According to Philip Alston, the former U.N. Special Rapporteur on extreme poverty and human rights, “Privatization is a process through which the private sector becomes increasingly, or entirely, responsible for activities traditionally performed by government, including many explicitly designed to ensure the realization of human rights. It can take many forms, ranging from the complete divestiture of government assets and responsibilities to arrangements such as public-private partnerships.”

Corporate capture not only targets State-owned enterprises for privatization or lucrative public contracts, but also works to undermine the State in other ways so as to increase dependency on corporations. According toConectas(Brazil), “Corporate capture is also [pressures] for the forced dismantling of the services provided by public companies and the widespread broadcasting of corruption scandals involving them to gain public support for privatization. This mainly occurs when the public company monopolizes the activity or when its market position tends to be greater than that of the private sector.”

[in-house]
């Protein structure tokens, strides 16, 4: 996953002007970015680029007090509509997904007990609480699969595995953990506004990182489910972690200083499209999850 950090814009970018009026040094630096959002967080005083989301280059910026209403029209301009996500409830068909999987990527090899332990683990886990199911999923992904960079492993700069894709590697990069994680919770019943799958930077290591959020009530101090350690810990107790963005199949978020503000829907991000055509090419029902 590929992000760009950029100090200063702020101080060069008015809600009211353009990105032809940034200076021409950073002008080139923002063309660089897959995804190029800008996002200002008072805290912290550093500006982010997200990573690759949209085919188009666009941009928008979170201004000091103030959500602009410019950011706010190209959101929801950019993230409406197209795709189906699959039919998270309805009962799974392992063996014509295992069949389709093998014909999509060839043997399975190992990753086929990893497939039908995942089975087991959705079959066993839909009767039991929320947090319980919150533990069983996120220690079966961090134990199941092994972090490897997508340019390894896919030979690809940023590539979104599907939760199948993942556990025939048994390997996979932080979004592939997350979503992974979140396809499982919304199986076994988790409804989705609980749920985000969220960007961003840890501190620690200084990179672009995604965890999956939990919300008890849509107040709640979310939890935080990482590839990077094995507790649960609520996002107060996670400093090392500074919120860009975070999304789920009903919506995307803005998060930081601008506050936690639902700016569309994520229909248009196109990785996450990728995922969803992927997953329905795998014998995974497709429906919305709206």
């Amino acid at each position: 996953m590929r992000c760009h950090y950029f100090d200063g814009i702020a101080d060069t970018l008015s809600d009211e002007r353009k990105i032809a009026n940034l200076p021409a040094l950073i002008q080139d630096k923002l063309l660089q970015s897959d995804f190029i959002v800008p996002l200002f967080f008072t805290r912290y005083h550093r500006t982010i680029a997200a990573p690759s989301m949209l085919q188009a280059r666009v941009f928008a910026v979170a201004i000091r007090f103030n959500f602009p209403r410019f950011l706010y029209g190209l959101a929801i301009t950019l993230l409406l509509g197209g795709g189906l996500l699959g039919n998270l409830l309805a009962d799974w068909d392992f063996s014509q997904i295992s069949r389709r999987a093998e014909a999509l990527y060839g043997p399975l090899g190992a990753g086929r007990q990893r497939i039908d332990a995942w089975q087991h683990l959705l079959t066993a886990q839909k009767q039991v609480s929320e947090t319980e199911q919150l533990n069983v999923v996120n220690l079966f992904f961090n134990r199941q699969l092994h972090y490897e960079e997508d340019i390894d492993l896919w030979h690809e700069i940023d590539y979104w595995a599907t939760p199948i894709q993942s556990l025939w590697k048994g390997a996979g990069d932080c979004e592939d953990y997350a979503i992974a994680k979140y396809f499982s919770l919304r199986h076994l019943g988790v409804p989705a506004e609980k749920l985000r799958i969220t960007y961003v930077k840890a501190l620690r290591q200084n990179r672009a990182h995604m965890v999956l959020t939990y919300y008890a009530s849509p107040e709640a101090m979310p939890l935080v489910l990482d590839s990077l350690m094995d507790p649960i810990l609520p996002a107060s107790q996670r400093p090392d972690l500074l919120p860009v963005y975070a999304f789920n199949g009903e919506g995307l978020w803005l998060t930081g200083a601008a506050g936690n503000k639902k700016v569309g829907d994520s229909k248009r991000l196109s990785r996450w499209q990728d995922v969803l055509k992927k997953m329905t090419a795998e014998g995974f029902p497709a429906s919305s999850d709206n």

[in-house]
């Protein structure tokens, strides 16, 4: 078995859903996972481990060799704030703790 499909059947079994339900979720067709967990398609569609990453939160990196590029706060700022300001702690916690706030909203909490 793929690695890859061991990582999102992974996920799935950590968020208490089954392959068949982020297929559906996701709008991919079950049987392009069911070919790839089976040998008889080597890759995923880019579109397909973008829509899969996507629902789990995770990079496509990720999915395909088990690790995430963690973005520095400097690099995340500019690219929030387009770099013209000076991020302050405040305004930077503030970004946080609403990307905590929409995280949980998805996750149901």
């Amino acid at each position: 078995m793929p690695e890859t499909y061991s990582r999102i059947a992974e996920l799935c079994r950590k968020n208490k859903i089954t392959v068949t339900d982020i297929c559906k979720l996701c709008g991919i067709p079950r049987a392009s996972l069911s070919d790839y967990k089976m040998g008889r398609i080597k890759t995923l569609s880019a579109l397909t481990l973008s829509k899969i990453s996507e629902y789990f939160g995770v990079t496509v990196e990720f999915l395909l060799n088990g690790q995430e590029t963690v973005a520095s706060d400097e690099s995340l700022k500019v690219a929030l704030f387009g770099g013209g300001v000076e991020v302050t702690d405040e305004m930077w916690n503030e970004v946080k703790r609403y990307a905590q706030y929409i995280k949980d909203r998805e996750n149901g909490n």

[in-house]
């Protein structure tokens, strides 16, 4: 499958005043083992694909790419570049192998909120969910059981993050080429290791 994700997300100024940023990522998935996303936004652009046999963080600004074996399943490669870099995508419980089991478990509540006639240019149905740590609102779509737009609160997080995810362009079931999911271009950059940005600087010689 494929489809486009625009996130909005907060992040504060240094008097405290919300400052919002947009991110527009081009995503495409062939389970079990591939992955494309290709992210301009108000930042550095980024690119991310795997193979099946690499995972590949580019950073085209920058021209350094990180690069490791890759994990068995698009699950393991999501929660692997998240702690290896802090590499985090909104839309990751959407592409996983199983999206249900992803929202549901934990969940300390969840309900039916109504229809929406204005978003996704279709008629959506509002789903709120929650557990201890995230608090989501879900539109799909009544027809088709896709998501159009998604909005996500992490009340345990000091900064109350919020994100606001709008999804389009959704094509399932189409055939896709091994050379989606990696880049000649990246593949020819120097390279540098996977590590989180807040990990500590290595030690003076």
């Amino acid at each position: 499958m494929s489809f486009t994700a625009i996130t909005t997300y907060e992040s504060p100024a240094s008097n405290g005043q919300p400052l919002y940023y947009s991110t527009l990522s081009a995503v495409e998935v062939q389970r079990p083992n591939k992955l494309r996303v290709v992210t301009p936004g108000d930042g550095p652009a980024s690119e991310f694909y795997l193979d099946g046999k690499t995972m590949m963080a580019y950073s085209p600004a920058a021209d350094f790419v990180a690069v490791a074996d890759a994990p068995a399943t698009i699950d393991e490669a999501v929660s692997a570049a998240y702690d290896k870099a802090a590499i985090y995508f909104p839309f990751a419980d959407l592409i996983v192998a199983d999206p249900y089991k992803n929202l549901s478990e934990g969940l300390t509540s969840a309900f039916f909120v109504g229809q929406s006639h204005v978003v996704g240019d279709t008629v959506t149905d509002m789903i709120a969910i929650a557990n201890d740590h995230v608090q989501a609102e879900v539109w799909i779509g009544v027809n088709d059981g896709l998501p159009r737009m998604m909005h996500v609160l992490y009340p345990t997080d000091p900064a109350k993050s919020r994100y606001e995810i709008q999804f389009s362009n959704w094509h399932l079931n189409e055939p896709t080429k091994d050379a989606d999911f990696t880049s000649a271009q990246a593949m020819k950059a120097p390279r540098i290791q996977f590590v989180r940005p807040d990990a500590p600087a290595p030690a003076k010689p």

Alston also argues that “Most definitions of privatization are of limited utility, because they fail to capture the deeper processes of value transformation that are at play. Narrowly conceived, privatization involves full divestiture, through which ‘all or substantially all the interests of a Government in a utility asset or a sector are transferred to the private sector’, even if some form of governmental regulation or oversight is maintained. More broadly, the term can cover any private sector involvement in public service provision.”

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